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About Alira

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    Hive Mind Worker Bee
  1. I don't think it's appropriate for 8th grade, unless there's some kind of edited version? I read it (the full version) in 11th grade, and plan to have Ds14 read it in 12th.
  2. I agree that 2+ years of a single foreign language would be very helpful. The other thing that stood out to my from your list was 9th grade math - Do you mean completing both AoPS Introduction to Algebra and Intermediate Algebra in one year? That seems like a very heavy math year. Or just Introduction to Algebra? I'm not sure whether you can skip Intermediate Algebra and go straight into Precalculus, but this would be something to check out.
  3. Catcher in the Rye and A Separate Peace are the first ones that come to mind. Ds14 has read and enjoyed both this year. He also recommends Tex and Rumble Fish, if your son is interested in reading a few more by SE Hinton.
  4. Ds14 used Singapore 1-6. Ds11 tried Singapore and Miquon, but has been using MUS since Beta. We are planning to switch after pre-algebra. Ds10 used Miquon and Singapore 2-6.
  5. The whole first book is in pdf here. We haven't used it, but I've only heard good things.
  6. My oldest used Analytical Grammar in 6th-7th and is now using Stewart English for 8th-10th. They're very different, but he's enjoyed and done well with both.
  7. Including required reading, Ds8 spends 3-4 hours.
  8. I always go back and forth on how much schoolwork to do over the summer. One of my kids really needs the extra time to "keep up" and would forget way too much if we took 8-10 weeks off, but this is the kid who's involved in the most summer sports and activities. He'll continue math and WWE 2-3 days per week (he should finish both by September this way) and I'll assign him some fun, light reading. The other boys will have time to tackle some tougher reading and a little math enrichment.
  9. In my experience in Ontario and Newfoundland (we moved to the US in 2009, so I'm not sure how much has changed), dual enrollment is available, but not nearly as common. In Newfoundland, one high school does not offer AP classes, and instead had a dual enrollment agreement with the university. In Ontario, and for kids from other schools in Newfoundland, dual enrollment was arranged on a case-by-case basis.
  10. I think Wheelock's would be too much for 3rd grade. I tried it with my oldest at the end of 4th and didn't get very far - he found it both overwhelming and boring. For younger kids who want a high school/college level Latin course, I like Latin for the New Millenium.
  11. Yes, Ds13 finished "high school" math last year in 7th grade. His goals for math were a little different than some I've seen mentioned here. He does not want to be a mathematician, and has never shown any interest in math competitions. From the time he was 6 or 7, his interest in math has been driven by his love for chemistry and physics. For this reason, we focused on algebra, geometry, trigonometry and calculus, and only dabbled in other areas of math. He did start taking college classes last year (through dual enrollment), but that was based more on science than math. There are online optio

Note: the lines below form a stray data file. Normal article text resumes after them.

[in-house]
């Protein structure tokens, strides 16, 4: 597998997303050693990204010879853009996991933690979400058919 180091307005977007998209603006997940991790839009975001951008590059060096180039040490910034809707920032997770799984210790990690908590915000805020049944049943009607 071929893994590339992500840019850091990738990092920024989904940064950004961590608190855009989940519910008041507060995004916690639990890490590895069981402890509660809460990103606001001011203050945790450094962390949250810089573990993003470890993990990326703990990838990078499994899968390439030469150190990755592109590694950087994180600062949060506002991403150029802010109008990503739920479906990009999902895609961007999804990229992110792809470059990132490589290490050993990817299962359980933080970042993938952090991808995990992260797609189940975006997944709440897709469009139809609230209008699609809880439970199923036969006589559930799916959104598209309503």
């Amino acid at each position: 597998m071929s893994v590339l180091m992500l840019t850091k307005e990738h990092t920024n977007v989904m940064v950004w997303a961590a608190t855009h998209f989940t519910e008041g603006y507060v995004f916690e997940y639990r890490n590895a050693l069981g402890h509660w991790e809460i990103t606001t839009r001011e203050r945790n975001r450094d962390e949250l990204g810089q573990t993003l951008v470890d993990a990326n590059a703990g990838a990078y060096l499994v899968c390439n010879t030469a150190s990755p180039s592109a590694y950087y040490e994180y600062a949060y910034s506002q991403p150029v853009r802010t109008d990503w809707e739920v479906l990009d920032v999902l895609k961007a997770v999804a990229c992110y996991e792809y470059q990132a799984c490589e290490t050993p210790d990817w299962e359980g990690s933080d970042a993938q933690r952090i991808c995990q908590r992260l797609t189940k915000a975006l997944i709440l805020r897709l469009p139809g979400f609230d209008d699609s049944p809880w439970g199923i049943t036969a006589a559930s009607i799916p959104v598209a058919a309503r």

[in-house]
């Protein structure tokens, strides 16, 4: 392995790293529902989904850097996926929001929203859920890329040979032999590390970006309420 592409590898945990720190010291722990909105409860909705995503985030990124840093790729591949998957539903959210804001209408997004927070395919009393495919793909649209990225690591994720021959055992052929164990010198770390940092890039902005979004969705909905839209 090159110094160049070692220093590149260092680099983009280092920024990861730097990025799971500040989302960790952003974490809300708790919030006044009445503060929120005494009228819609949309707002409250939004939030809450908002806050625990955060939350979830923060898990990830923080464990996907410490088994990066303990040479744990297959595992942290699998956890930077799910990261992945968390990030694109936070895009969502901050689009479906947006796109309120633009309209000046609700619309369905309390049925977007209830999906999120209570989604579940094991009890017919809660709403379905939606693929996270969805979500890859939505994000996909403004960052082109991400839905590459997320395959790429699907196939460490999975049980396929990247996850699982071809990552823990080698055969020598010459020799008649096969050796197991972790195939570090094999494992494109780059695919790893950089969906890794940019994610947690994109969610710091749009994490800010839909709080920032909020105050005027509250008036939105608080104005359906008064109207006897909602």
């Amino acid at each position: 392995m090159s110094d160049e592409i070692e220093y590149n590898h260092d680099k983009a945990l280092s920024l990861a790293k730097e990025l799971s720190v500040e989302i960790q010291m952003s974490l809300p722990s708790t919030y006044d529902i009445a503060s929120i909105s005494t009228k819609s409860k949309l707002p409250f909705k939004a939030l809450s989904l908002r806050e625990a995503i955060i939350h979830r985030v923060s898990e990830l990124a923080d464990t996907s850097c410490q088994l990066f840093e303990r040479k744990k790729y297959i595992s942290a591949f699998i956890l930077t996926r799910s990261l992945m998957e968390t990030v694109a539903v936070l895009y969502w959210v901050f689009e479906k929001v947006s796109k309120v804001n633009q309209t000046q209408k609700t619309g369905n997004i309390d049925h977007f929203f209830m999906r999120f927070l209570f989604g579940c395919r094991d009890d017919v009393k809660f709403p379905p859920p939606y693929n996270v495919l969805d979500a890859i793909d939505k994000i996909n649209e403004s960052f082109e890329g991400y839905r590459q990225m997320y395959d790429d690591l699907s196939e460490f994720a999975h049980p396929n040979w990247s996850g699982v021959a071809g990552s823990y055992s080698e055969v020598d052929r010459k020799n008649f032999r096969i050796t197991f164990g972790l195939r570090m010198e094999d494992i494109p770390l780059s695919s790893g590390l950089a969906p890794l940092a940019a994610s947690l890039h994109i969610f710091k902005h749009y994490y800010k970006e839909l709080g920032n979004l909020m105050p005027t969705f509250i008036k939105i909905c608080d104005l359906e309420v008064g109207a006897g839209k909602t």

12. We're also not using a literature program for high school. Ds used Windows to the World last year, and EIL was my back-up plan for this year. Instead, Ds has a reading list for the year, and we discuss most of them as he finishes. Sometimes, essay topics have come out of our discussions. Otherwise, I'll have him pick one of the books he's read recently (or two that he wants to compare), and I come up with a few options for him to choose from. He's always free to pick his own topic, but he likes me to narrow it down for him. If you want to stick with EIL, I would have him read the book, wi
  13. I have two boys who are accelerated in math, and this is exactly what they did. Ds13 started Singapore 1A at 5 and finished 6B at 8. Ds10 started at 5.5 and finished just before he turned 10. They're very different learners, but both definitely have an innate ability that they didn't get from me. Ds13 just "knows" the concepts before he's taught them, while Ds10 has a great memory for procedures, but needs to work through them to fully understand the concepts. Both boys skipped the workbook for some sections (just did the textbook and CWP), and Ds13 skipped a few sections entirely. We didn't s
  14. Is there a specific reason that you want to stick with Saxon? I know the lessons would be too long and repetitive for my "space cadet". Switching to something less time-consuming for math might make his days a little more manageable overall. Is there a certain time of day that he seems to be able to get the most done? With my 11yo, who can only sit at a table and focus on schoolwork for a couple hours, we have to prioritize. Math, writing, grammar and sometimes Latin get polished off in his focus window. Everything else is done in small chunks throughout the day, or through videos, activit
  15. We have the same situation with Ds11 and Ds10, but they're only 14 months apart. When they were younger, we made a point of keeping them in separate math programs and using ungraded materials, but it really hasn't been as big of an issue as we thought it would. My kids are well aware of each others' weaknesses, so they don't seem bothered by each others' strengths.
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